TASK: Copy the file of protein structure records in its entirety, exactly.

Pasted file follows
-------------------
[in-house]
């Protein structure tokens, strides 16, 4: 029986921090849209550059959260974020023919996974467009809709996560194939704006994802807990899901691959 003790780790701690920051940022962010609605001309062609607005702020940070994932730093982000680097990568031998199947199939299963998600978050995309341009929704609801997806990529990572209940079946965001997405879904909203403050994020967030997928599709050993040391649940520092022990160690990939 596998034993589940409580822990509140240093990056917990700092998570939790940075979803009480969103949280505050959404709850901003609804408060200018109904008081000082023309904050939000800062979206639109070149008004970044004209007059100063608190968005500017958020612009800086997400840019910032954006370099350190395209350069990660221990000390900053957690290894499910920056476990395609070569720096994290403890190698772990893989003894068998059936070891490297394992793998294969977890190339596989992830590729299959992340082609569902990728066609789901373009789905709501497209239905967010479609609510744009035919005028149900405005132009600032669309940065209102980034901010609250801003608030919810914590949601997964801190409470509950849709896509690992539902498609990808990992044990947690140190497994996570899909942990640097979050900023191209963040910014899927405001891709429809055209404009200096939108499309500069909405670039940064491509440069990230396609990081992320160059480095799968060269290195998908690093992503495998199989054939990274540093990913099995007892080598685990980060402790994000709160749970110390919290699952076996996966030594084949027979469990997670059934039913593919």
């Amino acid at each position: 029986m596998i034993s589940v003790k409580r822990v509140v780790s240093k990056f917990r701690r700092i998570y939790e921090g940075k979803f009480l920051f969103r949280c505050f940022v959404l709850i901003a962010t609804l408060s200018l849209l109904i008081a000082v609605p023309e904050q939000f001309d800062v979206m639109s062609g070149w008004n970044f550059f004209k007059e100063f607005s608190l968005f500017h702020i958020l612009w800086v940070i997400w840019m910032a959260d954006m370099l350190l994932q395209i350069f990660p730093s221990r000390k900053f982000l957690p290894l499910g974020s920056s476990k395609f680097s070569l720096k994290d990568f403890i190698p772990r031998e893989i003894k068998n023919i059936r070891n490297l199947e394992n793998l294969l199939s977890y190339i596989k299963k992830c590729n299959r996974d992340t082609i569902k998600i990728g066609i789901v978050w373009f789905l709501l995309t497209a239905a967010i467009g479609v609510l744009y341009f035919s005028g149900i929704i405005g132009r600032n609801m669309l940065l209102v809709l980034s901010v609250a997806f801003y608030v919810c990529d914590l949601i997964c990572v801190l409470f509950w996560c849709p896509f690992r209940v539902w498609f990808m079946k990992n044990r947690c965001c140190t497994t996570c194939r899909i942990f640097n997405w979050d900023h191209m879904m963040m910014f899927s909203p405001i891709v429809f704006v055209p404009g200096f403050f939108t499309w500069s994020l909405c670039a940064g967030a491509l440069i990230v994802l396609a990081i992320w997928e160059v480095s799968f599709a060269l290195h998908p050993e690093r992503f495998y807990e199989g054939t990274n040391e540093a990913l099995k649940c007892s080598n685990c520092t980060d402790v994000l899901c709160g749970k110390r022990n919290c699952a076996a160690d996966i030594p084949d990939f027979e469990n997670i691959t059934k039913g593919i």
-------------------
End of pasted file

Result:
[in-house]
């Protein structure tokens, strides 16, 4: 029986921090849209550059959260974020023919996974467009809709996560194939704006994802807990899901691959 003790780790701690920051940022962010609605001309062609607005702020940070994932730093982000680097990568031998199947199939299963998600978050995309341009929704609801997806990529990572209940079946965001997405879904909203403050994020967030997928599709050993040391649940520092022990160690990939 596998034993589940409580822990509140240093990056917990700092998570939790940075979803009480969103949280505050959404709850901003609804408060200018109904008081000082023309904050939000800062979206639109070149008004970044004209007059100063608190968005500017958020612009800086997400840019910032954006370099350190395209350069990660221990000390900053957690290894499910920056476990395609070569720096994290403890190698772990893989003894068998059936070891490297394992793998294969977890190339596989992830590729299959992340082609569902990728066609789901373009789905709501497209239905967010479609609510744009035919005028149900405005132009600032669309940065209102980034901010609250801003608030919810914590949601997964801190409470509950849709896509690992539902498609990808990992044990947690140190497994996570899909942990640097979050900023191209963040910014899927405001891709429809055209404009200096939108499309500069909405670039940064491509440069990230396609990081992320160059480095799968060269290195998908690093992503495998199989054939990274540093990913099995007892080598685990980060402790994000709160749970110390919290699952076996996966030594084949027979469990997670059934039913593919």
């Amino acid at each position: 029986m596998i034993s589940v003790k409580r822990v509140v780790s240093k990056f917990r701690r700092i998570y939790e921090g940075k979803f009480l920051f969103r949280c505050f940022v959404l709850i901003a962010t609804l408060s200018l849209l109904i008081a000082v609605p023309e904050q939000f001309d800062v979206m639109s062609g070149w008004n970044f550059f004209k007059e100063f607005s608190l968005f500017h702020i958020l612009w800086v940070i997400w840019m910032a959260d954006m370099l350190l994932q395209i350069f990660p730093s221990r000390k900053f982000l957690p290894l499910g974020s920056s476990k395609f680097s070569l720096k994290d990568f403890i190698p772990r031998e893989i003894k068998n023919i059936r070891n490297l199947e394992n793998l294969l199939s977890y190339i596989k299963k992830c590729n299959r996974d992340t082609i569902k998600i990728g066609i789901v978050w373009f789905l709501l995309t497209a239905a967010i467009g479609v609510l744009y341009f035919s005028g149900i929704i405005g132009r600032n609801m669309l940065l209102v809709l980034s901010v609250a997806f801003y608030v919810c990529d914590l949601i997964c990572v801190l409470f509950w996560c849709p896509f690992r209940v539902w498609f990808m079946k990992n044990r947690c965001c140190t497994t996570c194939r899909i942990f640097n997405w979050d900023h191209m879904m963040m910014f899927s909203p405001i891709v429809f704006v055209p404009g200096f403050f939108t499309w500069s994020l909405c670039a940064g967030a491509l440069i990230v994802l396609a990081i992320w997928e160059v480095s799968f599709a060269l290195h998908p050993e690093r992503f495998y807990e199989g054939t990274n040391e540093a990913l099995k649940c007892s080598n685990c520092t980060d402790v994000l899901c709160g749970k110390r022990n919290c699952a076996a160690d996966i030594p084949d990939f027979e469990n997670i691959t059934k039913g593919i």